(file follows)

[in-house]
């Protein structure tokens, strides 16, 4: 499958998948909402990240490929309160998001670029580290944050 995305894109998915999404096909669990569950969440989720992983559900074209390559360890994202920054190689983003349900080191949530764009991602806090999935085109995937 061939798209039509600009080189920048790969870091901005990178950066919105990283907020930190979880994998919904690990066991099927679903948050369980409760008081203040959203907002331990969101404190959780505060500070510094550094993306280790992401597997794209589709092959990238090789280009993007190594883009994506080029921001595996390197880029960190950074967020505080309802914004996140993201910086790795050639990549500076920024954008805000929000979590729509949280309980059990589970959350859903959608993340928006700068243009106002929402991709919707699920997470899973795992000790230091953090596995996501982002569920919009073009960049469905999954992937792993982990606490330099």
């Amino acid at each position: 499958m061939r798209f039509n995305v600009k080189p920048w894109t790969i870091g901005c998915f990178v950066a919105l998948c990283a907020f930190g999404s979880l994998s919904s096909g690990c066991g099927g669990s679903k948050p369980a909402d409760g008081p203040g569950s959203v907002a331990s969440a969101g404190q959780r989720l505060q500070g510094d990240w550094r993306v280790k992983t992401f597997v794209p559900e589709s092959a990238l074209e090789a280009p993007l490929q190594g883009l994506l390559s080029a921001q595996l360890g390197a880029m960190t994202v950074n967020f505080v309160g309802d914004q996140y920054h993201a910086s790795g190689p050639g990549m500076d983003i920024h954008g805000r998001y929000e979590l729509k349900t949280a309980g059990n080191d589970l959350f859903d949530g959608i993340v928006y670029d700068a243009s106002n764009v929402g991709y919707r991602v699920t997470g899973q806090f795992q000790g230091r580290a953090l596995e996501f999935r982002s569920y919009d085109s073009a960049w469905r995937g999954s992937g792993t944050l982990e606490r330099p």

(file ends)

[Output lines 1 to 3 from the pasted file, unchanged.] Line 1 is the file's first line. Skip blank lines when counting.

[in-house]
């Protein structure tokens, strides 16, 4: 499958998948909402990240490929309160998001670029580290944050 995305894109998915999404096909669990569950969440989720992983559900074209390559360890994202920054190689983003349900080191949530764009991602806090999935085109995937 061939798209039509600009080189920048790969870091901005990178950066919105990283907020930190979880994998919904690990066991099927679903948050369980409760008081203040959203907002331990969101404190959780505060500070510094550094993306280790992401597997794209589709092959990238090789280009993007190594883009994506080029921001595996390197880029960190950074967020505080309802914004996140993201910086790795050639990549500076920024954008805000929000979590729509949280309980059990589970959350859903959608993340928006700068243009106002929402991709919707699920997470899973795992000790230091953090596995996501982002569920919009073009960049469905999954992937792993982990606490330099």
């Amino acid at each position: 499958m061939r798209f039509n995305v600009k080189p920048w894109t790969i870091g901005c998915f990178v950066a919105l998948c990283a907020f930190g999404s979880l994998s919904s096909g690990c066991g099927g669990s679903k948050p369980a909402d409760g008081p203040g569950s959203v907002a331990s969440a969101g404190q959780r989720l505060q500070g510094d990240w550094r993306v280790k992983t992401f597997v794209p559900e589709s092959a990238l074209e090789a280009p993007l490929q190594g883009l994506l390559s080029a921001q595996l360890g390197a880029m960190t994202v950074n967020f505080v309160g309802d914004q996140y920054h993201a910086s790795g190689p050639g990549m500076d983003i920024h954008g805000r998001y929000e979590l729509k349900t949280a309980g059990n080191d589970l959350f859903d949530g959608i993340v928006y670029d700068a243009s106002n764009v929402g991709y919707r991602v699920t997470g899973q806090f795992q000790g230091r580290a953090l596995e996501f999935r982002s569920y919009d085109s073009a960049w469905r995937g999954s992937g792993t944050l982990e606490r330099p």